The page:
Remolding Taiwan into an International Talent Hub for the Digital Age

Taiwan is home to a sizable pool of extremely high-quality talent, particularly engineers and others in R&D roles. It is one of the most progressive liberal democracies in Asia, where rule of law and freedom of speech are held sacred by society and government alike. Taiwan is also very welcoming to foreign visitors and residents, and the Taiwan government has taken concrete steps to make living and working on the island more accessible and attractive for foreign white-collar professionals. 

It is surprising then that this island of 23 million also has one of the world’s highest talent deficits. For years, the demand for talent on the island has far surpassed a dwindling supply. As more and more Taiwanese firms have begun re-shoring operations, bringing production lines from China back home amid the U.S.-China trade dispute and COVID-19 pandemic, this gap in supply and demand has become even more pronounced.

Although Taiwan’s talent shortage is due in part to demographic causes – a very low birthrate that has gradually shrunk the domestic talent pool over the years – several outstanding structural issues may be even more responsible.

A key issue is the consistently low pay for highly skilled work, which drives many Taiwanese professionals away from the island in search of better-paying jobs elsewhere, especially in China and Southeast Asia. China has made a deliberate effort to target Taiwanese talent by offering enticing study and work opportunities.

To overcome some of Taiwan’s biggest challenges and begin cultivating a pool of capable, internationally minded, and digitally savvy talent, the American Institute in Taiwan in partnership with the Taiwan authorities in 2019 launched the Talent Circulation Alliance. The Alliance’s four pillars include: recreating Taiwan’s success story for the digital age, keeping Taiwan’s future anchored in the democratic world, preventing brain drain, and growing Taiwan’s most important resource – its talent.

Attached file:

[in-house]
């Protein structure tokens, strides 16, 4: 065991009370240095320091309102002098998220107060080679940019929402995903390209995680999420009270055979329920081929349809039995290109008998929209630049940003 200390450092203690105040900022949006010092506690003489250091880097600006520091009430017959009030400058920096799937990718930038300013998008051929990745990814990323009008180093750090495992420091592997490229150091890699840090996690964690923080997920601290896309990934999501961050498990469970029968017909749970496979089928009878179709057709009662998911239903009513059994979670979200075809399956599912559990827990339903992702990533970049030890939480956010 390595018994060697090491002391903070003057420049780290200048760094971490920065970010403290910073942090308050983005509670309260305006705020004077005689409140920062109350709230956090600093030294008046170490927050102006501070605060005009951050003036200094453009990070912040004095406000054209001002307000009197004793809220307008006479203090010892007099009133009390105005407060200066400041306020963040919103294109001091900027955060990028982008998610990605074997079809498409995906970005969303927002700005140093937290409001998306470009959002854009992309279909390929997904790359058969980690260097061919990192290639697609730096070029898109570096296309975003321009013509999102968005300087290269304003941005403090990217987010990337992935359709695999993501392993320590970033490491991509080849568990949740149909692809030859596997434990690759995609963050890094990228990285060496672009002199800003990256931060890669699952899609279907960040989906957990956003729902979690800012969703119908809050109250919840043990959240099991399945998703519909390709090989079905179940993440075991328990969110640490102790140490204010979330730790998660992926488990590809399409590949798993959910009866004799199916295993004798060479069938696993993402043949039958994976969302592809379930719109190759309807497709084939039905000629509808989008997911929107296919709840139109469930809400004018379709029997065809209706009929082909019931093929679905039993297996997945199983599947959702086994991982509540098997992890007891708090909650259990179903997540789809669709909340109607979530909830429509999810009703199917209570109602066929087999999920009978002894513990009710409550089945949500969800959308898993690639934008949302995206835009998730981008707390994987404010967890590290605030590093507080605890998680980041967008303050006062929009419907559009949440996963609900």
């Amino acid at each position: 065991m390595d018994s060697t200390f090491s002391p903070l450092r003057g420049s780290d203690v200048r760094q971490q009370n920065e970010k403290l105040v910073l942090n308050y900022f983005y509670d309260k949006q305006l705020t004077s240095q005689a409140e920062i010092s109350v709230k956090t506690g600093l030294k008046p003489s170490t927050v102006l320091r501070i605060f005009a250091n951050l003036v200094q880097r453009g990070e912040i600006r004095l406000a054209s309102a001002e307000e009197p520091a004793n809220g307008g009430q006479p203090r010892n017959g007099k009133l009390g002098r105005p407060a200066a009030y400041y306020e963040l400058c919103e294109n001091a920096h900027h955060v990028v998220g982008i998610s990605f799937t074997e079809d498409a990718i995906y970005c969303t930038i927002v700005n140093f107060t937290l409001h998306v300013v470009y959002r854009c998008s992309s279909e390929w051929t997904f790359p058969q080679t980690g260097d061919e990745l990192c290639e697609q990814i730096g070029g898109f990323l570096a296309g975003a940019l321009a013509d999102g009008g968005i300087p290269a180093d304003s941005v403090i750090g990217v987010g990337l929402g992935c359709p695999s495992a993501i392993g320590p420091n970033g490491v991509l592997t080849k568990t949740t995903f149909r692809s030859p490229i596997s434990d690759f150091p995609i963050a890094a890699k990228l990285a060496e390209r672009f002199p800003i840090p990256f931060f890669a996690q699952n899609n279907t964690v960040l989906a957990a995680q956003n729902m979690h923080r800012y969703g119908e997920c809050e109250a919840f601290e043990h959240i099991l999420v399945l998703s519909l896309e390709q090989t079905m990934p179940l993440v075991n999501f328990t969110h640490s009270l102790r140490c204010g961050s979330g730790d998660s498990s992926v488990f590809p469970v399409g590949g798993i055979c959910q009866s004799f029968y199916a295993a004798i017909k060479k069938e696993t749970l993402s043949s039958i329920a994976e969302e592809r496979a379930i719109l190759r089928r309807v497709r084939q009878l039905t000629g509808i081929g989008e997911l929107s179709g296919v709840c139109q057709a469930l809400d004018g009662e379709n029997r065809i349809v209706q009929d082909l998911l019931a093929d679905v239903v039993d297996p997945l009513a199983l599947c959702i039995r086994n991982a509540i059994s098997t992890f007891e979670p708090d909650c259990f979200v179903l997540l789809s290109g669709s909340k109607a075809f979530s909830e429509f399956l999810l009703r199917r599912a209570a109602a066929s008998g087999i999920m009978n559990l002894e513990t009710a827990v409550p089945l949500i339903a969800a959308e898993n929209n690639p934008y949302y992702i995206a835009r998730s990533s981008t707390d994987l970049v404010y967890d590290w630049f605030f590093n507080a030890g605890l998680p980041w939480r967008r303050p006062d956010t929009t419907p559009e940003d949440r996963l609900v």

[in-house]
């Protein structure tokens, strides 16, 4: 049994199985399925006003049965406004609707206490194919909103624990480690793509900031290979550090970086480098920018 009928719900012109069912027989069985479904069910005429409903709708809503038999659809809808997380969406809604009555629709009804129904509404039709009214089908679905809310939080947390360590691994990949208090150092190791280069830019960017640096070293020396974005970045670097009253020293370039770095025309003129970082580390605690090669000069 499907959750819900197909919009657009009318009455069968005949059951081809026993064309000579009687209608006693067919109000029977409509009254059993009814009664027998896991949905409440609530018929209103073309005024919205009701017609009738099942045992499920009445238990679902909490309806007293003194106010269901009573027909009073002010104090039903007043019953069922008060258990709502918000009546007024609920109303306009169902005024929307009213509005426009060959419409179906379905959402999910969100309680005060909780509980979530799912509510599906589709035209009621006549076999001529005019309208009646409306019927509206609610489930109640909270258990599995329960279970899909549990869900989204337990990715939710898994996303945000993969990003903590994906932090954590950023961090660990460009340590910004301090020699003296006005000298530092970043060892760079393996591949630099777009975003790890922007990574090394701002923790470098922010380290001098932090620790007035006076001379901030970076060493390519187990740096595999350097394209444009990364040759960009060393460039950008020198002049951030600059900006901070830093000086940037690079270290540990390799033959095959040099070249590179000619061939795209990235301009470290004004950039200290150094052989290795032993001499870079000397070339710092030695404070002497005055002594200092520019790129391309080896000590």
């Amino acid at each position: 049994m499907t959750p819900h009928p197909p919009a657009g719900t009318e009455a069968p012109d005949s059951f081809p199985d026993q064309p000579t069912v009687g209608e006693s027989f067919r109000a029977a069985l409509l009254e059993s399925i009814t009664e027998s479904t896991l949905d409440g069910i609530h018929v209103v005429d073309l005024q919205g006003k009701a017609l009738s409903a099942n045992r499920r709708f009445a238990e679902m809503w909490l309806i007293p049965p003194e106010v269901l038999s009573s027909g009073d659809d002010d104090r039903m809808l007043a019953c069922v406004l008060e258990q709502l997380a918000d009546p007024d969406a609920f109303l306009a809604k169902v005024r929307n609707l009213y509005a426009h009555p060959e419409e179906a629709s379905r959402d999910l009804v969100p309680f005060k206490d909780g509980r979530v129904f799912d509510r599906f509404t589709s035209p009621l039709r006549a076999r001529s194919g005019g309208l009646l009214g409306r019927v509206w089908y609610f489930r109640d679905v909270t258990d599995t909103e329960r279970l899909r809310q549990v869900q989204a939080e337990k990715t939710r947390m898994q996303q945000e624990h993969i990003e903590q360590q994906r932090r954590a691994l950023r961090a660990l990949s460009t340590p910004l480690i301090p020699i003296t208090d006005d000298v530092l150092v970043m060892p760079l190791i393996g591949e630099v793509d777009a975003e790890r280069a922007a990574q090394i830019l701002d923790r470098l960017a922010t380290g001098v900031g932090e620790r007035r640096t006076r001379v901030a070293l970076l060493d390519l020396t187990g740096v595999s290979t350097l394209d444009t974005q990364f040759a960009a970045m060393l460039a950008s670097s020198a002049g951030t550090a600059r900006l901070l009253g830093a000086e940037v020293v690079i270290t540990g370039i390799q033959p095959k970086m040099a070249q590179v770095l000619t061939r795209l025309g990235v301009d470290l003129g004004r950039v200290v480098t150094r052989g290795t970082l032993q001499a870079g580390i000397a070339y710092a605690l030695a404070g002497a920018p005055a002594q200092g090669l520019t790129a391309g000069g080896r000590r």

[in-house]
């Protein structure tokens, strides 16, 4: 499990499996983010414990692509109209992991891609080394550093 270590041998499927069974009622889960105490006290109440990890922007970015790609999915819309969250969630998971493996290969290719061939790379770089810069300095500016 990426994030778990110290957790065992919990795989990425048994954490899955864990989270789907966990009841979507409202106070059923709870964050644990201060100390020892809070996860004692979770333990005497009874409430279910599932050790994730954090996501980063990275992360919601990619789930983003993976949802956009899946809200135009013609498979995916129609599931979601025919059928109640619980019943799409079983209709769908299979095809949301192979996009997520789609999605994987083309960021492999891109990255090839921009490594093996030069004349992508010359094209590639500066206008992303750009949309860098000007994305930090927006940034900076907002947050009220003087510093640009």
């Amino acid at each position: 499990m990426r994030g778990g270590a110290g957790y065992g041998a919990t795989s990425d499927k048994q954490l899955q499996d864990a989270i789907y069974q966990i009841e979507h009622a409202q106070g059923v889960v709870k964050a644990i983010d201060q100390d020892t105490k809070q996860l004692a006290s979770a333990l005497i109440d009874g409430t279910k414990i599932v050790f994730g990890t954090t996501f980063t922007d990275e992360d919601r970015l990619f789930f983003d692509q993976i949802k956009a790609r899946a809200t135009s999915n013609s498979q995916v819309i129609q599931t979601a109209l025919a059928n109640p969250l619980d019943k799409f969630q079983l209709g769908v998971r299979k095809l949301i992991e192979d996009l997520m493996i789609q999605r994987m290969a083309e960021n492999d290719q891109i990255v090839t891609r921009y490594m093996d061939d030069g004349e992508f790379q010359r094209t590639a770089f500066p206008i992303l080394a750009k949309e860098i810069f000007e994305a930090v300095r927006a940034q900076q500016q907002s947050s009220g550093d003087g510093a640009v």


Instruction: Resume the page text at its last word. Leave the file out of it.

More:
Talent circulation is not a new concept in Taiwan. Many prominent leaders in Taiwanese society began by studying and working abroad before returning to Taiwan to build their careers. The Alliance therefore sees a critical need to encourage talent exchanges between Taiwan and like-minded countries.

According to the TCA, maintaining a strong talent pool and stopping the continuous hemorrhaging of capable talent from Taiwan requires a national strategy for talent circulation, covering four main objectives.

First, progress must be made in closing the domestic/international salary gap in Taiwan. This can be achieved in part by making it easier for foreign talent to flow inward and for local talent to flow out. It can also emphasize non-monetary considerations, such as Taiwan’s excellent public healthcare system, clean environment, liberal democracy, and progressive values, among other attributes.

Secondly, Taiwan must internationalize its workforce, starting with cultivating a more global mindset among Taiwan’s workers. Many companies doing business in Taiwan praise the island for its excellent talent but point to the lack of an international mindset as the area most in need of improvement. English must become the official language of the workplace in key industry sectors. Further, Taiwanese talent must be given more opportunities to study and work abroad, exposing them to foreign cultures and markets. The result would be to attract more foreign businesses to Taiwan, potentially leading to higher salary levels and improved work conditions.